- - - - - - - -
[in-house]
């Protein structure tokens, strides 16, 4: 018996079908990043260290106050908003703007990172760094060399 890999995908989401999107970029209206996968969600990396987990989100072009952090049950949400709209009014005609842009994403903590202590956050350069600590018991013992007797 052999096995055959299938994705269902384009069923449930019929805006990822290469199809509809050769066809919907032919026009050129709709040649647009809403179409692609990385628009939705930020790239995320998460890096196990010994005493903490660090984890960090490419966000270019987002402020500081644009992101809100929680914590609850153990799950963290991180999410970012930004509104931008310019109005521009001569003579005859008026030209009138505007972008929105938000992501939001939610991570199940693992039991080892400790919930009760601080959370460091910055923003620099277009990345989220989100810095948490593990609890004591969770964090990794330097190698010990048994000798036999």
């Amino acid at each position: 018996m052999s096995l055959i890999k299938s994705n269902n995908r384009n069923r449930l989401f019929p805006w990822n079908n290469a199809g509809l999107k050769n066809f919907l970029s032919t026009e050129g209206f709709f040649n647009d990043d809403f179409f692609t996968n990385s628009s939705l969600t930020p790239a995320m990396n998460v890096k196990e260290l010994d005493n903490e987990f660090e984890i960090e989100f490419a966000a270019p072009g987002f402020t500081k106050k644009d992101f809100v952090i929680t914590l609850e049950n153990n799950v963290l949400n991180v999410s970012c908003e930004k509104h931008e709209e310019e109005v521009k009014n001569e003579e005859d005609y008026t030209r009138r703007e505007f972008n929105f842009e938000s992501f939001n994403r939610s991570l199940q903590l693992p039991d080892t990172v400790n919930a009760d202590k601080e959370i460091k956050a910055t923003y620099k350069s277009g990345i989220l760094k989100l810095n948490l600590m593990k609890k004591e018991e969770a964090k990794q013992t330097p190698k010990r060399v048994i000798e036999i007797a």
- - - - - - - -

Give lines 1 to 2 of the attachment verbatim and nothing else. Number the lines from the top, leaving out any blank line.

[in-house]
């Protein structure tokens, strides 16, 4: 018996079908990043260290106050908003703007990172760094060399 890999995908989401999107970029209206996968969600990396987990989100072009952090049950949400709209009014005609842009994403903590202590956050350069600590018991013992007797 052999096995055959299938994705269902384009069923449930019929805006990822290469199809509809050769066809919907032919026009050129709709040649647009809403179409692609990385628009939705930020790239995320998460890096196990010994005493903490660090984890960090490419966000270019987002402020500081644009992101809100929680914590609850153990799950963290991180999410970012930004509104931008310019109005521009001569003579005859008026030209009138505007972008929105938000992501939001939610991570199940693992039991080892400790919930009760601080959370460091910055923003620099277009990345989220989100810095948490593990609890004591969770964090990794330097190698010990048994000798036999």